Have you heard that Mel Brooks and Carl Ryner are comedic bits? The 2000-year-old man? Mel Brooks acts like he’s a 2000 old man getting interviewed and has this New York accent. It’s hilarious. He’s asked, ‘what are your thoughts on God?’ And Mel Brooks responds by saying, ‘One day I was outside, and a lightning bold struck Robert, and we thought, ‘Oh, there’s something bigger than Robert.’
MB: I also want to ask you about “Elaborate Attractions.” It’s a great song, and the music video is trippy.
The lyrics, too…
I got messages you sent me
Back when you were educating
Eight-pound hammer, hedge fund boys
With Alabama-Ivy toys
I don’t think I’ve heard hedge fund in a song…
M: My dad was an investment banker. He passed away when I was eighteen, but that song revolves around and is based on some of his life. He studied classics at an Ivy League school, so the reference to Joseph Campbell that’s what we took the video from. We wanted it to be an antihero’s journey. For all 17 points of Campbell’s hero journey… we wanted to make them super menial tasks with an incredibly small reward for each task. It symbolizes what the song is about, which is nature versus nurture.
MB: It has that L.A. gloom feel to it, too. Like that chewing-the-fat feeling to it.
You mention some of your references as Jeff Lynne, Tame Impala, and Kendrick Lamar, which I thought was an interesting, if not bizarre, trio.
K: We grew up on many sixties and seventies pop and rock. It’s ingrained in our sensibilities. I feel like what happened, what is more often the case with people who are raised on the music of a different era, is you kind of it becomes difficult for them to identify with contemporary music.
We feel like there’s a ton of contemporary music that not only we identify with but also inspires us. I think that our influences ended up being all over the map. I think the conversations we have most about what people are doing within the context of our times, what technology they’re utilizing, and how they’re recording themselves.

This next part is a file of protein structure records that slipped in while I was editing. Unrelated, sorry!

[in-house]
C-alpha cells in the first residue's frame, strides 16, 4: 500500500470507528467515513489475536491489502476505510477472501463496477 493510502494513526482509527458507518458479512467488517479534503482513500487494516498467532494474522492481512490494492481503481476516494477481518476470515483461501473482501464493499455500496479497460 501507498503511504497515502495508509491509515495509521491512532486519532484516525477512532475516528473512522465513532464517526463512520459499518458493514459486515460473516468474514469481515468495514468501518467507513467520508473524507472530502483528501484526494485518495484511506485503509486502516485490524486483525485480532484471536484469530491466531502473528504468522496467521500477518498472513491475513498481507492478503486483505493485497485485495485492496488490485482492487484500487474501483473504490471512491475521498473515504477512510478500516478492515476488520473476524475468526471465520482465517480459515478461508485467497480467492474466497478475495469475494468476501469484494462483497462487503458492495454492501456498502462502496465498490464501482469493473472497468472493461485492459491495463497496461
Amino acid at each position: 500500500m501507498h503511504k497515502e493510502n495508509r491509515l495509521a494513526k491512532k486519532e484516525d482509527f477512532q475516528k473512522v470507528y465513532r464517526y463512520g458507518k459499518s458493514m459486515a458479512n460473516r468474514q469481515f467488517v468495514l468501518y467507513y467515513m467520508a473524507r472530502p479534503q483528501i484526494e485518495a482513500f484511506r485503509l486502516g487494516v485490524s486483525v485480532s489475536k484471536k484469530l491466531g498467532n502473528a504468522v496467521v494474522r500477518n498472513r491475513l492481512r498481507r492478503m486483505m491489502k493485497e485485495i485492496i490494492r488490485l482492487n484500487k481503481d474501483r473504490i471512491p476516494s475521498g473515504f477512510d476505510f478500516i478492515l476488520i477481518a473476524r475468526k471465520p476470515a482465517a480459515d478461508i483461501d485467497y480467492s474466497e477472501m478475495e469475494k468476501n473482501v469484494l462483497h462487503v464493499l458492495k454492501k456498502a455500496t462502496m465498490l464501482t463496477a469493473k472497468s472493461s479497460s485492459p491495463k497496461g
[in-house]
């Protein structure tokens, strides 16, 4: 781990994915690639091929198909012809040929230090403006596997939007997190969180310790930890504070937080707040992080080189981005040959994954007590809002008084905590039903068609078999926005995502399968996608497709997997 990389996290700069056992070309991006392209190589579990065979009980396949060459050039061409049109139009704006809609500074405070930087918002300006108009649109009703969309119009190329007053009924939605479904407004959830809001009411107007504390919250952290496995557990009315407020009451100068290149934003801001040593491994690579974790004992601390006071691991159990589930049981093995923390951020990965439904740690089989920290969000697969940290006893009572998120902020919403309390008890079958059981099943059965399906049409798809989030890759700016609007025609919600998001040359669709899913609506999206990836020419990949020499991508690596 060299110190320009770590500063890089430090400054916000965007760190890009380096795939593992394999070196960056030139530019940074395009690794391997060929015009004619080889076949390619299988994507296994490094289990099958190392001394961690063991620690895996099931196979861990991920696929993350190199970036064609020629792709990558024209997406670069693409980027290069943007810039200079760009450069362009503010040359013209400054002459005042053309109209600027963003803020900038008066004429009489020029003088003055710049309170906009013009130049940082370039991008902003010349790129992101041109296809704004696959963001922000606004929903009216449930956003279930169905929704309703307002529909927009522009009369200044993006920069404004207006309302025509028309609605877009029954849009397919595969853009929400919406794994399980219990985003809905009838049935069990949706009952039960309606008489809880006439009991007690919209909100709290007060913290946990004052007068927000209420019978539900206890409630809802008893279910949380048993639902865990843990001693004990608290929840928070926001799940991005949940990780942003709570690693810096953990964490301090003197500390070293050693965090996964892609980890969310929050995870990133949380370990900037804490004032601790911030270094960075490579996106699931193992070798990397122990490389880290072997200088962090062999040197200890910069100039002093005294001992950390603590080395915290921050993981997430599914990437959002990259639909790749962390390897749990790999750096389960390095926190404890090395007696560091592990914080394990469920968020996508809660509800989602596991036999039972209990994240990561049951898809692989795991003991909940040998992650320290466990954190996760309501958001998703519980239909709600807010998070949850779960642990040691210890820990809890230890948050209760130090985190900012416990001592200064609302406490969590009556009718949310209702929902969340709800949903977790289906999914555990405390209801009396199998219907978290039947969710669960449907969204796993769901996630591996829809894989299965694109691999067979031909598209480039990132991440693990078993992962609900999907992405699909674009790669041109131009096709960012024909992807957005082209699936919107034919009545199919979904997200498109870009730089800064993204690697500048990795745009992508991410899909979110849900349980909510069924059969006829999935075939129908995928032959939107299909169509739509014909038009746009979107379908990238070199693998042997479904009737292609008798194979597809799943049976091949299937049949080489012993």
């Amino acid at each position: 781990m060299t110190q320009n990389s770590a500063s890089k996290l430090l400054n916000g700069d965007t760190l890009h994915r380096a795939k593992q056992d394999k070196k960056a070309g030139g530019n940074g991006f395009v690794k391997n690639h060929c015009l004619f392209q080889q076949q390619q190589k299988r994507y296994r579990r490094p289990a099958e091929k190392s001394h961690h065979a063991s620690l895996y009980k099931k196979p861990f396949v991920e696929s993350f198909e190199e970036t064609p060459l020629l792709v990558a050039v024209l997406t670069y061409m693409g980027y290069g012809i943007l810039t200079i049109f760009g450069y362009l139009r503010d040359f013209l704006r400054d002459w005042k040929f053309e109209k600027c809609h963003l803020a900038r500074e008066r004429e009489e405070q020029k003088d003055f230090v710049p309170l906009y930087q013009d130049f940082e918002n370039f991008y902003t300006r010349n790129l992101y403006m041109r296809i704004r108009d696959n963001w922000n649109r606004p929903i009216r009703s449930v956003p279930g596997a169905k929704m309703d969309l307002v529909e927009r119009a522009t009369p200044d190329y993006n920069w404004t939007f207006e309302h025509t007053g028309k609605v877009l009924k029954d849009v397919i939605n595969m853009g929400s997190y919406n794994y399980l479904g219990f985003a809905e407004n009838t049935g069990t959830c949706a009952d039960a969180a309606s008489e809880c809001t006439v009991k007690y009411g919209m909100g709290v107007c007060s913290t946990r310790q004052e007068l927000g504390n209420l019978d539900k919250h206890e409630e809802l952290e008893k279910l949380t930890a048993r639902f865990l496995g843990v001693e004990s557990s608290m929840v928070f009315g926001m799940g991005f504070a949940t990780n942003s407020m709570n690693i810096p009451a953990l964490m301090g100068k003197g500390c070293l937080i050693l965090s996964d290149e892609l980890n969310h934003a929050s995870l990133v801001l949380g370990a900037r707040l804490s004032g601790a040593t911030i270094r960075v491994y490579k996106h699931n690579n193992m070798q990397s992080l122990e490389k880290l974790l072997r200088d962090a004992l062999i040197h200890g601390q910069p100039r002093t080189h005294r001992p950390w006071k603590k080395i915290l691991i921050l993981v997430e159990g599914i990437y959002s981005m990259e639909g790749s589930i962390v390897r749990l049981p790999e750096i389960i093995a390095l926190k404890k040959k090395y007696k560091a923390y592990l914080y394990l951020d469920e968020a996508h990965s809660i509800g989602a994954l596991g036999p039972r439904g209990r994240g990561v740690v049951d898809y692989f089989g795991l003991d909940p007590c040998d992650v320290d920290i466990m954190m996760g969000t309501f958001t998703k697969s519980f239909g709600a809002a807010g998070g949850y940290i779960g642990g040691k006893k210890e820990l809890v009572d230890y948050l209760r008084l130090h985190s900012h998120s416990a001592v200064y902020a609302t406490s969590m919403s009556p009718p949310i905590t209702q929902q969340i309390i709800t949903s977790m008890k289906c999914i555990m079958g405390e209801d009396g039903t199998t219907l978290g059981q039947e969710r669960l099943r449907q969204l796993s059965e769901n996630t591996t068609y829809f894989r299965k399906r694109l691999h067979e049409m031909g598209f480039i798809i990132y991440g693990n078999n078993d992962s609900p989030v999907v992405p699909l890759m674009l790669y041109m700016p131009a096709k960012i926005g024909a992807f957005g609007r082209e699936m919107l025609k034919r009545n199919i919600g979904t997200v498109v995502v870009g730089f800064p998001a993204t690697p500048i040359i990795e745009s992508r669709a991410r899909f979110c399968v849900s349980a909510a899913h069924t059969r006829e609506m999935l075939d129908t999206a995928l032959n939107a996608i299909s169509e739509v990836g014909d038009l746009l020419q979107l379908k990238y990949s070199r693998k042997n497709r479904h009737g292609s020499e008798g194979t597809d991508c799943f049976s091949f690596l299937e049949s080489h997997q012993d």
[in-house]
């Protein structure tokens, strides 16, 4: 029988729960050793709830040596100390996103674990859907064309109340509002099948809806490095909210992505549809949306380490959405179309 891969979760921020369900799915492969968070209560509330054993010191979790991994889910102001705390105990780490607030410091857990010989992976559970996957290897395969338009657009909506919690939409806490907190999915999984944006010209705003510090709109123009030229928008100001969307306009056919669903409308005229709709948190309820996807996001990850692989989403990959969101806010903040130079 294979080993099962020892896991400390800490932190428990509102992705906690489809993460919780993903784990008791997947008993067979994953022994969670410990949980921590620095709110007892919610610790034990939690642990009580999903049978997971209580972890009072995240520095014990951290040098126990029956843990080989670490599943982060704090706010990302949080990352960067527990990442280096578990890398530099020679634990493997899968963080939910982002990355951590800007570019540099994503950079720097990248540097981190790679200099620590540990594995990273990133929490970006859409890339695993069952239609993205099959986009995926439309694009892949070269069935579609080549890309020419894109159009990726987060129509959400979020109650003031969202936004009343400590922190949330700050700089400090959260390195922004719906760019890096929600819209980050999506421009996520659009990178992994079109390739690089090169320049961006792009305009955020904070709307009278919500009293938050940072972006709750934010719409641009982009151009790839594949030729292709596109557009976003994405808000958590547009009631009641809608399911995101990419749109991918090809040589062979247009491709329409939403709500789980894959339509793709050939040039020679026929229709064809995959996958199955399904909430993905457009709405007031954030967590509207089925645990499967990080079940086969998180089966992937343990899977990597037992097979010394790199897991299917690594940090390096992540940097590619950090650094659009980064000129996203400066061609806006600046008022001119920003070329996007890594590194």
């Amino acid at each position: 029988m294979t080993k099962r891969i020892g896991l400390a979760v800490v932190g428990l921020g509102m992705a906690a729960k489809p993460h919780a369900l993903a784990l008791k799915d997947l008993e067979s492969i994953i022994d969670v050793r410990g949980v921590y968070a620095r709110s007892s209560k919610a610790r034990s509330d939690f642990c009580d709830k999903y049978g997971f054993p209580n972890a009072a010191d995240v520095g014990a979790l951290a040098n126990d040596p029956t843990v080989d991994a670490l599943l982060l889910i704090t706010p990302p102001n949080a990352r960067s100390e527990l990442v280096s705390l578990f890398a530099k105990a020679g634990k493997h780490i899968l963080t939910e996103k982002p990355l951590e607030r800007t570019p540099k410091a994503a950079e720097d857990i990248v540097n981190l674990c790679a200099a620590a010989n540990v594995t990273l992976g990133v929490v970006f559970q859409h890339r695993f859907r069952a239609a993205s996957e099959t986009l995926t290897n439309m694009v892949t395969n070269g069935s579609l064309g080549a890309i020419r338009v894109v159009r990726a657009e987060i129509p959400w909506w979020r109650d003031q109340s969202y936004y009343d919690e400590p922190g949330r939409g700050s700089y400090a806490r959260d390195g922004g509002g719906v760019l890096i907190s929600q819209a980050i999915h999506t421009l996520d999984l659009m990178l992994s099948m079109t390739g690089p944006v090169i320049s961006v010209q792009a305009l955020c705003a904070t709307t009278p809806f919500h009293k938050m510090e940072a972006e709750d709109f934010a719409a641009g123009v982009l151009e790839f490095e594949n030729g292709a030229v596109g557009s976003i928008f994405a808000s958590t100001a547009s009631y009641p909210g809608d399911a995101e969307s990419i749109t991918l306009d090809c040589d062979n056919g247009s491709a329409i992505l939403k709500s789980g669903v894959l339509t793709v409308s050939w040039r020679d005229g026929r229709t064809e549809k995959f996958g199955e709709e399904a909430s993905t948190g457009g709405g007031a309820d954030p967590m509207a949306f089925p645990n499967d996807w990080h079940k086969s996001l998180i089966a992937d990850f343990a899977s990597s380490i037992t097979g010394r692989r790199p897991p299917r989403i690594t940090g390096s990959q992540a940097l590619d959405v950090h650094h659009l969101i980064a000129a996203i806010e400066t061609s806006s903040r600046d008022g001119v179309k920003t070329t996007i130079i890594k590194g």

Living in the moment
MB: You have to live in the contemporary moment, right?
M: You have to be a well-rounded artist, too. I feel a lot of time, musicians become very hard and niche and end up pigeonholing themselves due to the lack of influence outside their zone.
MB: There’s a lot to say about playing your instruments. I was watching an interview with Prince not too long ago. He said, ‘ah, the sampling has got to stop, you know, pretty soon they’re going to be sampling the sample.’
I think we’re living in that now.
M: Yeah. It’s funny how I feel. I’m always nervous whenever I have some rejection of a contemporary kind of method or trend. I always worry that I will take out myself as a dinosaur or a purist. I try to avoid it.
MB: Did you guys get to do any live shows with your new music before COVID?
K: We planned to play live and tour as much as possible this year. We squeezed out a couple of shows before we all got locked away and sent to our rooms. But, yeah, we ended way too soon. And we were just getting into it. We managed to get a couple of small shows out before quarantine.
I don’t know what it’ll look like when live shows come back. I don’t know what, when, or how people will come back to doing concerts. I’m curious about it. I’m worried about it, too. But I’m also very excited to hear the recorded work that people will be doing in the coming months as a response to the world and music and everything going on socially and politically right now. I’m hoping it will breed a lot of new, great music that is less superficial than the standard we brought into this mess.
MB: Are you guys working on music during quarantine?
K: For sure. We’re demoing two songs. We’re trying to find a vibe for a demo, which is challenging to pair down all those elements, but I think we have the most fun with writing.
MB: It’s an introspective time, and I think many people are getting things down that they wouldn’t otherwise be able to.
M: Yeah. And also, I’m grateful for the outlet, and you don’t need many resources to write music, you know? If we didn’t have that in this quarantine, I would be morbidly depressed and unfulfilled. I mean, I don’t know how anybody’s survived. I don’t know how not everybody is writing an album right now.
MB: Well, but you guys have the sun in L.A. You have great weather all the time.
M: Yeah. But it can be a pain in the ass. You know how hot New York gets. It’s like that forever. In L.A., it’s like a perpetual dead heat. It can stall your work ethic sometimes.
The first installment of 1/2 is out now with Warner records. Stream below.